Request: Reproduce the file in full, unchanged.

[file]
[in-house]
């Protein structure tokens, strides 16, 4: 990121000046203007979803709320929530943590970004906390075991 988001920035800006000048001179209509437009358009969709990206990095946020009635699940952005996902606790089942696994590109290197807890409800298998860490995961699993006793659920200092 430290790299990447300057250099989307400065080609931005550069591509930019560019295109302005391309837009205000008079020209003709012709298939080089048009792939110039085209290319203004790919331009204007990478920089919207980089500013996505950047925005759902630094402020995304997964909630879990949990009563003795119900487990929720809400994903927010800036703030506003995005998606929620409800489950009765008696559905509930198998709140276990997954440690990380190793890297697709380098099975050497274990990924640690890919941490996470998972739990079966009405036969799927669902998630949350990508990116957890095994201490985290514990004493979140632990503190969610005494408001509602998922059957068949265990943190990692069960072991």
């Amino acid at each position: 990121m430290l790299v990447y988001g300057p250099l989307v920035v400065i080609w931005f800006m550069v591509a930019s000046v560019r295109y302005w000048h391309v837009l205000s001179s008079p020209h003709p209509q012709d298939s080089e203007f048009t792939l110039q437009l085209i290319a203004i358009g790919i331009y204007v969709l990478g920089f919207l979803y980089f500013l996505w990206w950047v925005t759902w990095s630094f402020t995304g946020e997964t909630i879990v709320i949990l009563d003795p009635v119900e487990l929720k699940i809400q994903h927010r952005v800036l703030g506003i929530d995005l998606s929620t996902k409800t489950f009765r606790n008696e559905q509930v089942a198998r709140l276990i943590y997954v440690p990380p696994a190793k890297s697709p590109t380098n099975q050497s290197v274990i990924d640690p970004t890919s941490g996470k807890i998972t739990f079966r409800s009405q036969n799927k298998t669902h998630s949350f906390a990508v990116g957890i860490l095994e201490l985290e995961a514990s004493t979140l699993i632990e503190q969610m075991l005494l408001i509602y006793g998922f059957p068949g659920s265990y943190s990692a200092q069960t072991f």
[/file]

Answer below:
[in-house]
């Protein structure tokens, strides 16, 4: 990121000046203007979803709320929530943590970004906390075991 988001920035800006000048001179209509437009358009969709990206990095946020009635699940952005996902606790089942696994590109290197807890409800298998860490995961699993006793659920200092 430290790299990447300057250099989307400065080609931005550069591509930019560019295109302005391309837009205000008079020209003709012709298939080089048009792939110039085209290319203004790919331009204007990478920089919207980089500013996505950047925005759902630094402020995304997964909630879990949990009563003795119900487990929720809400994903927010800036703030506003995005998606929620409800489950009765008696559905509930198998709140276990997954440690990380190793890297697709380098099975050497274990990924640690890919941490996470998972739990079966009405036969799927669902998630949350990508990116957890095994201490985290514990004493979140632990503190969610005494408001509602998922059957068949265990943190990692069960072991």
């Amino acid at each position: 990121m430290l790299v990447y988001g300057p250099l989307v920035v400065i080609w931005f800006m550069v591509a930019s000046v560019r295109y302005w000048h391309v837009l205000s001179s008079p020209h003709p209509q012709d298939s080089e203007f048009t792939l110039q437009l085209i290319a203004i358009g790919i331009y204007v969709l990478g920089f919207l979803y980089f500013l996505w990206w950047v925005t759902w990095s630094f402020t995304g946020e997964t909630i879990v709320i949990l009563d003795p009635v119900e487990l929720k699940i809400q994903h927010r952005v800036l703030g506003i929530d995005l998606s929620t996902k409800t489950f009765r606790n008696e559905q509930v089942a198998r709140l276990i943590y997954v440690p990380p696994a190793k890297s697709p590109t380098n099975q050497s290197v274990i990924d640690p970004t890919s941490g996470k807890i998972t739990f079966r409800s009405q036969n799927k298998t669902h998630s949350f906390a990508v990116g957890i860490l095994e201490l985290e995961a514990s004493t979140l699993i632990e503190q969610m075991l005494l408001i509602y006793g998922f059957p068949g659920s265990y943190s990692a200092q069960t072991f």